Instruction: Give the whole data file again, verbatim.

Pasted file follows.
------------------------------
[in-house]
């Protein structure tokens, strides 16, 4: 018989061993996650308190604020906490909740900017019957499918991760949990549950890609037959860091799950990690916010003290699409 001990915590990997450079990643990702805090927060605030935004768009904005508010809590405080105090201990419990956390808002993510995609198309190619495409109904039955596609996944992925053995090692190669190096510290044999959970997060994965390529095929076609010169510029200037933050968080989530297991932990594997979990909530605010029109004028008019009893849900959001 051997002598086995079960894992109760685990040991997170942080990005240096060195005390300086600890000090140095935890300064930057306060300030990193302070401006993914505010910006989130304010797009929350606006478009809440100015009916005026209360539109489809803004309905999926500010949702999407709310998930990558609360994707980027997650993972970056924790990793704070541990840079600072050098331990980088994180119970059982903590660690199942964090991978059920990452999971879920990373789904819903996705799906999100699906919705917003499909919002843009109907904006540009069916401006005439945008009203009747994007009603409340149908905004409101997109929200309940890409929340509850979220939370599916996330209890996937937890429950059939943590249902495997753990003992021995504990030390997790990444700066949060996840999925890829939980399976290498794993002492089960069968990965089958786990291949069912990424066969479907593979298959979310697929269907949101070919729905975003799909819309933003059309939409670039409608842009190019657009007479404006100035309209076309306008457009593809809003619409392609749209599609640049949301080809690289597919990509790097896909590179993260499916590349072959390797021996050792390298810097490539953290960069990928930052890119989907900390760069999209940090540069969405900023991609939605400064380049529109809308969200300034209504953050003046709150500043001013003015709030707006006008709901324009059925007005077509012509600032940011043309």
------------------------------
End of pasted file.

[in-house]
């Protein structure tokens, strides 16, 4: 018989061993996650308190604020906490909740900017019957499918991760949990549950890609037959860091799950990690916010003290699409 001990915590990997450079990643990702805090927060605030935004768009904005508010809590405080105090201990419990956390808002993510995609198309190619495409109904039955596609996944992925053995090692190669190096510290044999959970997060994965390529095929076609010169510029200037933050968080989530297991932990594997979990909530605010029109004028008019009893849900959001 051997002598086995079960894992109760685990040991997170942080990005240096060195005390300086600890000090140095935890300064930057306060300030990193302070401006993914505010910006989130304010797009929350606006478009809440100015009916005026209360539109489809803004309905999926500010949702999407709310998930990558609360994707980027997650993972970056924790990793704070541990840079600072050098331990980088994180119970059982903590660690199942964090991978059920990452999971879920990373789904819903996705799906999100699906919705917003499909919002843009109907904006540009069916401006005439945008009203009747994007009603409340149908905004409101997109929200309940890409929340509850979220939370599916996330209890996937937890429950059939943590249902495997753990003992021995504990030390997790990444700066949060996840999925890829939980399976290498794993002492089960069968990965089958786990291949069912990424066969479907593979298959979310697929269907949101070919729905975003799909819309933003059309939409670039409608842009190019657009007479404006100035309209076309306008457009593809809003619409392609749209599609640049949301080809690289597919990509790097896909590179993260499916590349072959390797021996050792390298810097490539953290960069990928930052890119989907900390760069999209940090540069969405900023991609939605400064380049529109809308969200300034209504953050003046709150500043001013003015709030707006006008709901324009059925007005077509012509600032940011043309």